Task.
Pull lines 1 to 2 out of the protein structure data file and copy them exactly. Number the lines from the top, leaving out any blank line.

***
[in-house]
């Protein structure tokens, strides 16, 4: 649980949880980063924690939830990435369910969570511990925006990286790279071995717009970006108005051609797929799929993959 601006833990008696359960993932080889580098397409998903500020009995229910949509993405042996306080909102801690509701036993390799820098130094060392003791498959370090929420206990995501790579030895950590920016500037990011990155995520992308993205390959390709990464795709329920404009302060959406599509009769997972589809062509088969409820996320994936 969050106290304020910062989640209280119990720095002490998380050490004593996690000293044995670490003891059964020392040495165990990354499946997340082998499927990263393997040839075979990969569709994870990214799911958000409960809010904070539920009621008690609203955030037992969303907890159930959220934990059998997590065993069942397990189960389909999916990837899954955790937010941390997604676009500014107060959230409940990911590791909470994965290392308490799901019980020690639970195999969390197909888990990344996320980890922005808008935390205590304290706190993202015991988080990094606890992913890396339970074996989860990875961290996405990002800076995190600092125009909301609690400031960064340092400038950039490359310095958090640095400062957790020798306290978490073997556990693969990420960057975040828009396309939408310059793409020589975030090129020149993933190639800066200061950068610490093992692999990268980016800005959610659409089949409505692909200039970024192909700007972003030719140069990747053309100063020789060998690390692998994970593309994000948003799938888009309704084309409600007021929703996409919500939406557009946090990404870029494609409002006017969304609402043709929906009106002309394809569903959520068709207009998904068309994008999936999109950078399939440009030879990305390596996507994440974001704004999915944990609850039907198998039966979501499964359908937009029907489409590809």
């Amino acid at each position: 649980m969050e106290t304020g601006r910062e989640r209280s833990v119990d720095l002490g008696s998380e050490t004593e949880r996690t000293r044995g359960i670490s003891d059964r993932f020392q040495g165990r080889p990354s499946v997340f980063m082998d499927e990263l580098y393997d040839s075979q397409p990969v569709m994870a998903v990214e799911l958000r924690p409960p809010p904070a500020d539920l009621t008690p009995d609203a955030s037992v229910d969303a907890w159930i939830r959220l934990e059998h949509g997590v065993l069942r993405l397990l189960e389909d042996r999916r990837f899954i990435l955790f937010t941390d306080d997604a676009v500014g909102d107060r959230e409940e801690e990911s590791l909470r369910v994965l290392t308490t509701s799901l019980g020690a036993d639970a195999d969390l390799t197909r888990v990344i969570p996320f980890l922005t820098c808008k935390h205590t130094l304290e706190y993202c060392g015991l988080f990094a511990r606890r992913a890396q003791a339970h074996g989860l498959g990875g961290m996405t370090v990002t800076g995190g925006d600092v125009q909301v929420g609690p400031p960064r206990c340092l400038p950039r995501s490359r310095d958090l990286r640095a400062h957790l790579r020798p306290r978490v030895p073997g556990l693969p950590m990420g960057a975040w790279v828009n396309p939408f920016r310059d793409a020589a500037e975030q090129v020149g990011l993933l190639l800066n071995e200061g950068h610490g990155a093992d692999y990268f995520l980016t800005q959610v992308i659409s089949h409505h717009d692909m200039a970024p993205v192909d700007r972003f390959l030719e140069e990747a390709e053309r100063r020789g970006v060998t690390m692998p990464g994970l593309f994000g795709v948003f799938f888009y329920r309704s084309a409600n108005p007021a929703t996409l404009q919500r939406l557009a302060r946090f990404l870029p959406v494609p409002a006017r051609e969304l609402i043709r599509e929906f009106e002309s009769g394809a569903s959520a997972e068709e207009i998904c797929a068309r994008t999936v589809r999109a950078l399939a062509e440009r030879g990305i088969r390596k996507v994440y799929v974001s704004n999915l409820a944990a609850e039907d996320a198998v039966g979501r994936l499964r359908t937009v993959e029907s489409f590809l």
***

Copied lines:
[in-house]
């Protein structure tokens, strides 16, 4: 649980949880980063924690939830990435369910969570511990925006990286790279071995717009970006108005051609797929799929993959 601006833990008696359960993932080889580098397409998903500020009995229910949509993405042996306080909102801690509701036993390799820098130094060392003791498959370090929420206990995501790579030895950590920016500037990011990155995520992308993205390959390709990464795709329920404009302060959406599509009769997972589809062509088969409820996320994936 969050106290304020910062989640209280119990720095002490998380050490004593996690000293044995670490003891059964020392040495165990990354499946997340082998499927990263393997040839075979990969569709994870990214799911958000409960809010904070539920009621008690609203955030037992969303907890159930959220934990059998997590065993069942397990189960389909999916990837899954955790937010941390997604676009500014107060959230409940990911590791909470994965290392308490799901019980020690639970195999969390197909888990990344996320980890922005808008935390205590304290706190993202015991988080990094606890992913890396339970074996989860990875961290996405990002800076995190600092125009909301609690400031960064340092400038950039490359310095958090640095400062957790020798306290978490073997556990693969990420960057975040828009396309939408310059793409020589975030090129020149993933190639800066200061950068610490093992692999990268980016800005959610659409089949409505692909200039970024192909700007972003030719140069990747053309100063020789060998690390692998994970593309994000948003799938888009309704084309409600007021929703996409919500939406557009946090990404870029494609409002006017969304609402043709929906009106002309394809569903959520068709207009998904068309994008999936999109950078399939440009030879990305390596996507994440974001704004999915944990609850039907198998039966979501499964359908937009029907489409590809």